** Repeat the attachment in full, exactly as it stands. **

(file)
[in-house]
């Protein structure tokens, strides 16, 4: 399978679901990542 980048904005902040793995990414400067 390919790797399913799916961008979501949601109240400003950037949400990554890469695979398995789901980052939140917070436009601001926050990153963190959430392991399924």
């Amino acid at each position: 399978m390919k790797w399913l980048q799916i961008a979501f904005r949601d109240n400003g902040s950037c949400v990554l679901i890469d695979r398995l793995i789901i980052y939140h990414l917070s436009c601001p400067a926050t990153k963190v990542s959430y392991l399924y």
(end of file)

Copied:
[in-house]
């Protein structure tokens, strides 16, 4: 399978679901990542 980048904005902040793995990414400067 390919790797399913799916961008979501949601109240400003950037949400990554890469695979398995789901980052939140917070436009601001926050990153963190959430392991399924």
């Amino acid at each position: 399978m390919k790797w399913l980048q799916i961008a979501f904005r949601d109240n400003g902040s950037c949400v990554l679901i890469d695979r398995l793995i789901i980052y939140h990414l917070s436009c601001p400067a926050t990153k963190v990542s959430y392991l399924y």